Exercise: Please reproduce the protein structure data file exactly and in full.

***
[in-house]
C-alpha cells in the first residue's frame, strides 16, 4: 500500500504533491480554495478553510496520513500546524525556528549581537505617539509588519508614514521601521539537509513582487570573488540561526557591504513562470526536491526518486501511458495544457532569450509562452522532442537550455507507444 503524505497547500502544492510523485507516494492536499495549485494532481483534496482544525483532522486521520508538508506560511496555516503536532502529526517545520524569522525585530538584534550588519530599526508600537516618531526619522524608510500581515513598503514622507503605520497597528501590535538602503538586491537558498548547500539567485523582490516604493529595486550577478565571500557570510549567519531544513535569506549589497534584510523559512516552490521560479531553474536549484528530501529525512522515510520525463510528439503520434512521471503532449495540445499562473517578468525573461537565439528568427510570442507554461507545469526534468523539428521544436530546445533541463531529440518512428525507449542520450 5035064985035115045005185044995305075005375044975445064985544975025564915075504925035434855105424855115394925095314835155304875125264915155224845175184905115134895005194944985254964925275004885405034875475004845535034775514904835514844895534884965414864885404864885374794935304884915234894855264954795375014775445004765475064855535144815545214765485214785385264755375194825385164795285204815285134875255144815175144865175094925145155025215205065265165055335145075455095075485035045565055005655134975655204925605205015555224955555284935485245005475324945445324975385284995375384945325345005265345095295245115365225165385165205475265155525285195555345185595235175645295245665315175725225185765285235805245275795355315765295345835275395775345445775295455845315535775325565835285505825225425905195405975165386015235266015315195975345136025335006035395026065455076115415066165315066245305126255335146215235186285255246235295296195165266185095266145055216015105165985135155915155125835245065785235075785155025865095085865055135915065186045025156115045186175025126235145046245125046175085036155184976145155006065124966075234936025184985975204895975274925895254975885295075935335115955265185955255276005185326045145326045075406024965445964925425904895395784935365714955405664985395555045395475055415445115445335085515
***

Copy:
[in-house]
C-alpha cells in the first residue's frame, strides 16, 4: 500500500504533491480554495478553510496520513500546524525556528549581537505617539509588519508614514521601521539537509513582487570573488540561526557591504513562470526536491526518486501511458495544457532569450509562452522532442537550455507507444 503524505497547500502544492510523485507516494492536499495549485494532481483534496482544525483532522486521520508538508506560511496555516503536532502529526517545520524569522525585530538584534550588519530599526508600537516618531526619522524608510500581515513598503514622507503605520497597528501590535538602503538586491537558498548547500539567485523582490516604493529595486550577478565571500557570510549567519531544513535569506549589497534584510523559512516552490521560479531553474536549484528530501529525512522515510520525463510528439503520434512521471503532449495540445499562473517578468525573461537565439528568427510570442507554461507545469526534468523539428521544436530546445533541463531529440518512428525507449542520450 5035064985035115045005185044995305075005375044975445064985544975025564915075504925035434855105424855115394925095314835155304875125264915155224845175184905115134895005194944985254964925275004885405034875475004845535034775514904835514844895534884965414864885404864885374794935304884915234894855264954795375014775445004765475064855535144815545214765485214785385264755375194825385164795285204815285134875255144815175144865175094925145155025215205065265165055335145075455095075485035045565055005655134975655204925605205015555224955555284935485245005475324945445324975385284995375384945325345005265345095295245115365225165385165205475265155525285195555345185595235175645295245665315175725225185765285235805245275795355315765295345835275395775345445775295455845315535775325565835285505825225425905195405975165386015235266015315195975345136025335006035395026065455076115415066165315066245305126255335146215235186285255246235295296195165266185095266145055216015105165985135155915155125835245065785235075785155025865095085865055135915065186045025156115045186175025126235145046245125046175085036155184976145155006065124966075234936025184985975204895975274925895254975885295075935335115955265185955255276005185326045145326045075406024965445964925425904895395784935365714955405664985395555045395475055415445115445335085515